Climate change: The British are for turning

Great Britain has been the world’s biggest booster of man-made climate change since the 1980s, when Prime Minister Margaret Thatcher decided climate change would be a convenient club with which to beat back the coal unions while promoting nuclear power. Her Labour Party successors, Tony Blair and now Gordon Brown, have pursued climate change policies with even greater zeal: It was the Treasury Department under Labour that produced the Stern Review, the first official analysis to predict economic Armageddon from climate change.

No country, in fact, has more earnestly turned climate change dreams into deliverables: Climate change taxes have been proudly imbedded in energy rates, climate change education has permeated the British school system, climate change theories have been presented as undeniable truths by the British media.

But now, the country is for turning. Polls show that the public no longer buys the decades of unrelenting warnings of catastrophe, both official and unofficial, that it has grown up with. According to a surprising survey released yesterday by the Department of Energy and Climate Change, most Britons do not fear harm from climate change.

Why would the UK government release data showing the ineffectiveness of its climate change policies? The answer comes from Joan Ruddock, the Energy and Climate Change Minister: "The survey results show that people don’t realize that climate change is already under way and could have severe consequences," she explained, in justifying an aggressive new climate change campaign designed to turn public opinion around in the lead up to the Copenhagen climate change meetings in December.

The £6-million ad campaign, launched in desperation on prime-time TV this week on the family show, Coronation Street, is being touted as the government’s first ever advertising campaign "confirming the existence of climate change and its man-made origin."

In one ad, presented as a bedtime story between a father and daughter, the father describes "a very very strange" world that has "horrible consequences." Animals and humans drown in a British town engulfed in water. The culprit is carbon dioxide, shown to rise as black soot above British homes before congealing in the shape of a vile jagged-toothed monster.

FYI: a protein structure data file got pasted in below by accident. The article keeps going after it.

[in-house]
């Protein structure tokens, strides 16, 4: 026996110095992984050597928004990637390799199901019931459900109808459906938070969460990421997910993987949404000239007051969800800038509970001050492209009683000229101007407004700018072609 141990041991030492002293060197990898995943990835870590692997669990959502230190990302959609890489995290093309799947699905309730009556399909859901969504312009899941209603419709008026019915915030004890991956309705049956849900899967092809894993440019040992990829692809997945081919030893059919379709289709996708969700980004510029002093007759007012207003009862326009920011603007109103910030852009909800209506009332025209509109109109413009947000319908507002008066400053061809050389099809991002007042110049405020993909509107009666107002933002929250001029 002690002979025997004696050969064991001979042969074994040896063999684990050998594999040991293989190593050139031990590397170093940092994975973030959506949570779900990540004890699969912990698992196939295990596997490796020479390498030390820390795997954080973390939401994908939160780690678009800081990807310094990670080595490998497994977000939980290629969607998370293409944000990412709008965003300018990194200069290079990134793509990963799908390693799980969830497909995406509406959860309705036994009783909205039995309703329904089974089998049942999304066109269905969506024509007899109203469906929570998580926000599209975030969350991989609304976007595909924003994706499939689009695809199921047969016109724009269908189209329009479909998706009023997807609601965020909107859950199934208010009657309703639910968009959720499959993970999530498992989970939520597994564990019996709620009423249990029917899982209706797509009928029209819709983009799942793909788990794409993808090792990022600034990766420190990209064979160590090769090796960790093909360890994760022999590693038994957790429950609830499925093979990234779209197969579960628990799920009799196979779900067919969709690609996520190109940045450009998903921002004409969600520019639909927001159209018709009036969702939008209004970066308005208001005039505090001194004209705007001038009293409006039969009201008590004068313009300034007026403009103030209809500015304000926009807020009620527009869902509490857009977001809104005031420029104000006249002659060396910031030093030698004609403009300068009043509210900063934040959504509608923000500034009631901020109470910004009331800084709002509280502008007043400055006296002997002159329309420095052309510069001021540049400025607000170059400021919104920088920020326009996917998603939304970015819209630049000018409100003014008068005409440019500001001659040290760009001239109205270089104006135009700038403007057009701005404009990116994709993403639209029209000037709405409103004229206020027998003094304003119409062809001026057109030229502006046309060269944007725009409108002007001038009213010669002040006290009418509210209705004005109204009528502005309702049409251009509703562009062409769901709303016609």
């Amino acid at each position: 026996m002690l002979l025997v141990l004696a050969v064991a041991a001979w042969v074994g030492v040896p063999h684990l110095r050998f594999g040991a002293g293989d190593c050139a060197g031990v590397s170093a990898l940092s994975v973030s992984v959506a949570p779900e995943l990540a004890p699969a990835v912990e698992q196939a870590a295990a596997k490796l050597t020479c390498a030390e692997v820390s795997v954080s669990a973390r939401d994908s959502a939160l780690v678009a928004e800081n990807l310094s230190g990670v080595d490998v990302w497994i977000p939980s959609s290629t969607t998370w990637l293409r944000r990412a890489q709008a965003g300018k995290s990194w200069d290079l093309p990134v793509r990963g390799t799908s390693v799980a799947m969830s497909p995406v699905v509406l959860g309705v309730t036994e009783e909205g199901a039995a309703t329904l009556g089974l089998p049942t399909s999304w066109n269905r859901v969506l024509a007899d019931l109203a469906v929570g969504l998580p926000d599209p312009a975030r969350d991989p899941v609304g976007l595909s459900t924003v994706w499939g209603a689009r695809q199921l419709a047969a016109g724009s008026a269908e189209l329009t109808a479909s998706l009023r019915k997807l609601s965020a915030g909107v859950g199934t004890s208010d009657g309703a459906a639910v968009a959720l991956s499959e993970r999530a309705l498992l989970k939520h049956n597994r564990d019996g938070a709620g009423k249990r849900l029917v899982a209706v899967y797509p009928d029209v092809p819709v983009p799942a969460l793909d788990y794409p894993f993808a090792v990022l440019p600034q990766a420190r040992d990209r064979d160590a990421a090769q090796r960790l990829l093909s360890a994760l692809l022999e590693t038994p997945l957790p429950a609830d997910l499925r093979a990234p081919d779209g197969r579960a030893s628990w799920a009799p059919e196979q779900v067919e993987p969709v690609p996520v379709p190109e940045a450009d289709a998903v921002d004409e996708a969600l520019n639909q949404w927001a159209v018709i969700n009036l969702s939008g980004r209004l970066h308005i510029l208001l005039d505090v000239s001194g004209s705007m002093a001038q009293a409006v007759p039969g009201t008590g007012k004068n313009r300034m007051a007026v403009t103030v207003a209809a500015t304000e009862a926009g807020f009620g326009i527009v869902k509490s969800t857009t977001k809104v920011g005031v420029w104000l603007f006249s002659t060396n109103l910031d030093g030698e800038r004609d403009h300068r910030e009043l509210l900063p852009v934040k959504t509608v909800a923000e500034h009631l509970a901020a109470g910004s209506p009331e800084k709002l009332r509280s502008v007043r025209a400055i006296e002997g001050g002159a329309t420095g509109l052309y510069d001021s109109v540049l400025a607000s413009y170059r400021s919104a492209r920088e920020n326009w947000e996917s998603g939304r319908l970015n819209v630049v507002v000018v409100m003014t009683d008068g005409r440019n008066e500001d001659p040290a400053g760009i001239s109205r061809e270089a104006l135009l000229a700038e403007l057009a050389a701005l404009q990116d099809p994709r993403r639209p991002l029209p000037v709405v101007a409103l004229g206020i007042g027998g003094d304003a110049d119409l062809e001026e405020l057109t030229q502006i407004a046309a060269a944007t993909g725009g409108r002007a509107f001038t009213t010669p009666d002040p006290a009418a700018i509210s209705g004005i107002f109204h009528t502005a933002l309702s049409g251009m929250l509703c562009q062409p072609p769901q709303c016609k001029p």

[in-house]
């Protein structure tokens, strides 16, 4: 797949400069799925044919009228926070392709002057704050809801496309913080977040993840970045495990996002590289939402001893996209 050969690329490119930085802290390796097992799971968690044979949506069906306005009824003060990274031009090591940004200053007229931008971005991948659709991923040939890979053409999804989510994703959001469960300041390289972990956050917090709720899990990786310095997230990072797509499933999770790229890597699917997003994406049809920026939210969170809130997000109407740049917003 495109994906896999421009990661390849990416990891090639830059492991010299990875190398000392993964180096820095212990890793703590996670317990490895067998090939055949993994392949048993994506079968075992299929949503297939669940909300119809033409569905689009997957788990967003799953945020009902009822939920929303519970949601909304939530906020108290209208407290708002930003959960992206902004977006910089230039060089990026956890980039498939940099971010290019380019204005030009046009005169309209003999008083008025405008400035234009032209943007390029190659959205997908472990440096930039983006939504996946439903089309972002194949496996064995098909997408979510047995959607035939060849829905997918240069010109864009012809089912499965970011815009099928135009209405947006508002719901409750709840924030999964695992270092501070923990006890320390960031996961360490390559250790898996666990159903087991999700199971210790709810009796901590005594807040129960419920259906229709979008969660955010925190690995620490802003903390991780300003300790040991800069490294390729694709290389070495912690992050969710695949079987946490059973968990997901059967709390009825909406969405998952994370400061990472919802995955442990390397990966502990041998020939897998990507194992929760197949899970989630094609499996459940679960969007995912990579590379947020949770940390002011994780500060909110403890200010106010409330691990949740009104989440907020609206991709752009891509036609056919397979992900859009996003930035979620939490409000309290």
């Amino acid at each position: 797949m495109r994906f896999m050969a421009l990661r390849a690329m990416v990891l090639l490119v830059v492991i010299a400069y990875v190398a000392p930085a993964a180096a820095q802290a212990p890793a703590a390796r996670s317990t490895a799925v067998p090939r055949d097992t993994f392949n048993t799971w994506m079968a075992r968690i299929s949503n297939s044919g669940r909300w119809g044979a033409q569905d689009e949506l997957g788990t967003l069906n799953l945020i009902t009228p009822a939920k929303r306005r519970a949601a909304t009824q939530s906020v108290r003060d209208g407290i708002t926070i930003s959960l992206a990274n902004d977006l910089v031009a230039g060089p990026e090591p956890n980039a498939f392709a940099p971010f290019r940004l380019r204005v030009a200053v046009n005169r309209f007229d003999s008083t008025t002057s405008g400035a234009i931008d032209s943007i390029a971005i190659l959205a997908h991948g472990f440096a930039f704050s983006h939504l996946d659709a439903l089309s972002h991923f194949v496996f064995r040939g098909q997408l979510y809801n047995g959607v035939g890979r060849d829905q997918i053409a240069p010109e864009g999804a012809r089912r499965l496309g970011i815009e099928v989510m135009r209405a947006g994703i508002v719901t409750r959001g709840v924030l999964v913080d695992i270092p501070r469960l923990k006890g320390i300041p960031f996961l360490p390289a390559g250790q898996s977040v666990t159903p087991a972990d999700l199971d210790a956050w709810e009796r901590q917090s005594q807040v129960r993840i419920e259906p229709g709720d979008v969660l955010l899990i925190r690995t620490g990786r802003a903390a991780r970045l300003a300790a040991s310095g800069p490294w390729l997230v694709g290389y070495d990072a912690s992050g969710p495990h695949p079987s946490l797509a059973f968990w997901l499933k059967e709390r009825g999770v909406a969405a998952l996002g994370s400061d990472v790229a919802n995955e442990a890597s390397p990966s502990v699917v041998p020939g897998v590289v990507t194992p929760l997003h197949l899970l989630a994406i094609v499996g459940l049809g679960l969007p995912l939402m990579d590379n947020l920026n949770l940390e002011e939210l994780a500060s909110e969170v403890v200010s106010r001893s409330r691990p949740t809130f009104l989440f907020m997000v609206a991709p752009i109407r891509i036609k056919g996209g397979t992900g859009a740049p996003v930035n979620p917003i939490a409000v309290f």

"Is there a happy ending?" the daughter asks her dad at the conclusion of the ad. "It’s up to us how the story ends," a voiceover intones, directing viewers to the government’s "Act on CO2" website.

The story is likely to end well for the public but poorly for the government. On the same day that its campaign began, it lost the allegiance of the politically correct BBC, until recently the government’s staunchest climate change ally. In an article yesterday entitled "What happened to global warming," the BBC’s climate correspondent, Paul Hudson, astounded Brits by stating "it is true. For the last 11 years we have not observed any increase in global temperatures. And our climate models did not forecast it, even though man-made carbon dioxide, the gas thought to be responsible for warming our planet, has continued to rise."

Hudson concludes his piece, which treats arguments from both sides of the debate with equal respect, by saying: "One thing is for sure. It seems the debate about what is causing global warming is far from over. Indeed some would say it is hotting up."

The battle for Britain, once thought decided in favour of the global warming orthodoxy, in fact rages on, with the skeptics now holding the high ground.

Lawrence Solomon is executive director of Energy Probe. 

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